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Hosmer walks off against Holland

Greg Holland hung a slider to Eric Hosmer.

Of all the people who should know better, you’d think it would be Holland.

But on a 1-1 count with two down in the ninth, Holland spun a spinner that Hosmer LAUNCHED (no other word for it, that thing was at 109 mph off the bat) for a three-run walk-off blast to clinch the series for Kansas City.

Here, have a look:

(On the one hand, awesome! On the other, Mr. Hosmer’s price seems to rise every day and Scott Boras will likely go to bed tonight with dollar signs rolling into the back of his head like Scrooge McDuck.)

I don’t think anyone knew quite how to act when Holland entered the contest. High leverage, lots in the balance and hey, here’s a beloved franchise icon wearing a different uniform trying to shut down the top of the lineup. I think this is why Rex’s folksy colloquialism button malfunctioned; he could barely eke out a “Look at those walk numbers!” before Holland was in and walking Alex Gordon.

It was obvious that Holland wasn’t quite Hollandy (Hollandish? Hollandaise? Now I’m hungry)—Whit Merrifield and Lorenzo Cain hit rockets off him for outs, with Raimel Tapia hauling in Merrifield’s on a dead-run.

Then Melky Cabrera singled, Hosmer homered and everybody danced out of Kauffman Stadium.

That erases most of the memories of a(nother) subpar Ian Kennedy outing—he couldn’t make it out of the fifth inning, giving up seven hits and three earned and left the bases loaded for Ryan Buchter, but not before also allowing home runs to Nolan Arenado in the first and Charlie Blackmon in the third.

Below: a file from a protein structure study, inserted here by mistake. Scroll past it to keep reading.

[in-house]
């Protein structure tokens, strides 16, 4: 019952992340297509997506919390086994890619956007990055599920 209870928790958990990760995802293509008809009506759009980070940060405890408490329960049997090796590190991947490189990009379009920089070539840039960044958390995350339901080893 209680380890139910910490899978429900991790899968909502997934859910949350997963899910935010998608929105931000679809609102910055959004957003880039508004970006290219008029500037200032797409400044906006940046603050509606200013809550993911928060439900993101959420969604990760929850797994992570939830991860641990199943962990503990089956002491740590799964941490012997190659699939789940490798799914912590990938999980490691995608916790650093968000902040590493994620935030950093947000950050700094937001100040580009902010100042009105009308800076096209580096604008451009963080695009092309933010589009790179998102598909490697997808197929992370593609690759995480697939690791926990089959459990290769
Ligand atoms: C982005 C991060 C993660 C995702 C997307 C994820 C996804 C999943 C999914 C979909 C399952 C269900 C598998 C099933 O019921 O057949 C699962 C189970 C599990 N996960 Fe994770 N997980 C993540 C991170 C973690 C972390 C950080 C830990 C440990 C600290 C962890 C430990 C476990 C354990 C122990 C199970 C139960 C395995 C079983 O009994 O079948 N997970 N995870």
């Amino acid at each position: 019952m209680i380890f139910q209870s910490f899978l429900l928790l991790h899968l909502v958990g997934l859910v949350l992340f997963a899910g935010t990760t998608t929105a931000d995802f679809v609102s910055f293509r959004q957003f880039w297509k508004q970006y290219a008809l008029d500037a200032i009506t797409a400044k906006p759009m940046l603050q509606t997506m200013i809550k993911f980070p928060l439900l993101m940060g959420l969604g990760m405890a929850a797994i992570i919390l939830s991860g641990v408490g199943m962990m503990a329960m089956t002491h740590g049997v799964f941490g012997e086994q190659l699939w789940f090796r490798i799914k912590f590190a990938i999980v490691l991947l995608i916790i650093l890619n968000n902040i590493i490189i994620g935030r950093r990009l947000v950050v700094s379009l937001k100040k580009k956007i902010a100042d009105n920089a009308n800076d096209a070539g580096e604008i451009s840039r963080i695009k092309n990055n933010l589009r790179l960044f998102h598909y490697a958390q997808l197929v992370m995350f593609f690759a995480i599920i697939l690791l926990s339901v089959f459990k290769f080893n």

Not an amazing look for a guy trying not to surrender 30 homers for the third straight season.

But you know did have a good night? One Whitley David Merrifield, who became #FourHitWhit for the third time in 2017. Did you know he started the regular season in Triple-A so Raul Mondesi Jr. could hit a toddler’s body weight for a few weeks?

Frankly, I feel like that be one of the first things mentioned whenever Dayton Moore retires.

The Palmetto State Assassin had a hand in the first three runs for the Royals.

In the second, Merrifield drove in Mike Moustakas with his second single.

In the fifth, Cain’s 23rd double scored a hard-charging Merrifield from first after his leadoff single.

In the seventh, another Merrifield leadoff single—and subsequent stolen base, his season’s 24th—was brought home to roost on a Hosmer single.

I wish there was more to report, but Merrifield and Hosmer accounted for half of Kansas City’s runs and all but one of the Royals RBI. Salvador Perez was 0-for-4 with two strikeouts and enough grimaces that I really am less happy than I should be after a thrilling walk-off win.

A final note to leave you on.

The Royals already have the series—Thursday afternoon, Jake Junis attempts to give Kansas City the sweep opposite German Marquez.

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